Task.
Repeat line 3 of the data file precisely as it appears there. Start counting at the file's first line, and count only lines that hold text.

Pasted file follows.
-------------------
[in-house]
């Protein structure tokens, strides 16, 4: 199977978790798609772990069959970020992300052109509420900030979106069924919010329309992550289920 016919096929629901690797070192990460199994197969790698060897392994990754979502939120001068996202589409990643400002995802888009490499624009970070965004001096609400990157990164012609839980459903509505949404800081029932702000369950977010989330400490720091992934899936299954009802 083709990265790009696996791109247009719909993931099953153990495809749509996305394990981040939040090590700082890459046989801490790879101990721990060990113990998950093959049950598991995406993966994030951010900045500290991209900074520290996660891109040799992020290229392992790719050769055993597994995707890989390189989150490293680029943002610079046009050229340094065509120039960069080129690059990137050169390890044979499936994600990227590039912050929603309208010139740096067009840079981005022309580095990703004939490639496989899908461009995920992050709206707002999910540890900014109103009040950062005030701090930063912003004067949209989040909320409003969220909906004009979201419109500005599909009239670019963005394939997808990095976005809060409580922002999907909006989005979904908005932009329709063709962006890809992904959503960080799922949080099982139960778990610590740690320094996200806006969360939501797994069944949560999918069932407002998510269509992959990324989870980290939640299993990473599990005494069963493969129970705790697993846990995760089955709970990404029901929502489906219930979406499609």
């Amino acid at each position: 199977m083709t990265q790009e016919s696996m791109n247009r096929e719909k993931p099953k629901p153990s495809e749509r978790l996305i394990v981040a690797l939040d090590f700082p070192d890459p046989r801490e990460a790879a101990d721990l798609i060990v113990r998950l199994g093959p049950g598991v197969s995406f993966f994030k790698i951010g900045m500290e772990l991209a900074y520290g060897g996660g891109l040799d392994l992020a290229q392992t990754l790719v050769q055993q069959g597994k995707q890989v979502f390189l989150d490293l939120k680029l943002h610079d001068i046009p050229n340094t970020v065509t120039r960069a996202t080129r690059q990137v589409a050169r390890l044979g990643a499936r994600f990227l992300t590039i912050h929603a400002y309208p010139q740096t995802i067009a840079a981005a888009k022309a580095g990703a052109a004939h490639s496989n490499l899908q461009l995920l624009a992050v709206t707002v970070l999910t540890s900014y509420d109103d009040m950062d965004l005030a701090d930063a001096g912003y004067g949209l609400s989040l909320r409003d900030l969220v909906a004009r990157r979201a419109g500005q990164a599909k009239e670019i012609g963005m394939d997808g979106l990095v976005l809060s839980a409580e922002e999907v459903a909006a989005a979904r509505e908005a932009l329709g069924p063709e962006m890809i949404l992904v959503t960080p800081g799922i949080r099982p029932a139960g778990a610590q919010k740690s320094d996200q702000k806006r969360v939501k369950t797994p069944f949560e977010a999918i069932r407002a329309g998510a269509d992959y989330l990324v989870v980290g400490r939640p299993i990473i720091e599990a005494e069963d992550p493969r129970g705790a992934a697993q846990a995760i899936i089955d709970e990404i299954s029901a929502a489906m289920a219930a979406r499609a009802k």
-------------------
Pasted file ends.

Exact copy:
């Amino acid at each position: 199977m083709t990265q790009e016919s696996m791109n247009r096929e719909k993931p099953k629901p153990s495809e749509r978790l996305i394990v981040a690797l939040d090590f700082p070192d890459p046989r801490e990460a790879a101990d721990l798609i060990v113990r998950l199994g093959p049950g598991v197969s995406f993966f994030k790698i951010g900045m500290e772990l991209a900074y520290g060897g996660g891109l040799d392994l992020a290229q392992t990754l790719v050769q055993q069959g597994k995707q890989v979502f390189l989150d490293l939120k680029l943002h610079d001068i046009p050229n340094t970020v065509t120039r960069a996202t080129r690059q990137v589409a050169r390890l044979g990643a499936r994600f990227l992300t590039i912050h929603a400002y309208p010139q740096t995802i067009a840079a981005a888009k022309a580095g990703a052109a004939h490639s496989n490499l899908q461009l995920l624009a992050v709206t707002v970070l999910t540890s900014y509420d109103d009040m950062d965004l005030a701090d930063a001096g912003y004067g949209l609400s989040l909320r409003d900030l969220v909906a004009r990157r979201a419109g500005q990164a599909k009239e670019i012609g963005m394939d997808g979106l990095v976005l809060s839980a409580e922002e999907v459903a909006a989005a979904r509505e908005a932009l329709g069924p063709e962006m890809i949404l992904v959503t960080p800081g799922i949080r099982p029932a139960g778990a610590q919010k740690s320094d996200q702000k806006r969360v939501k369950t797994p069944f949560e977010a999918i069932r407002a329309g998510a269509d992959y989330l990324v989870v980290g400490r939640p299993i990473i720091e599990a005494e069963d992550p493969r129970g705790a992934a697993q846990a995760i899936i089955d709970e990404i299954s029901a929502a489906m289920a219930a979406r499609a009802k």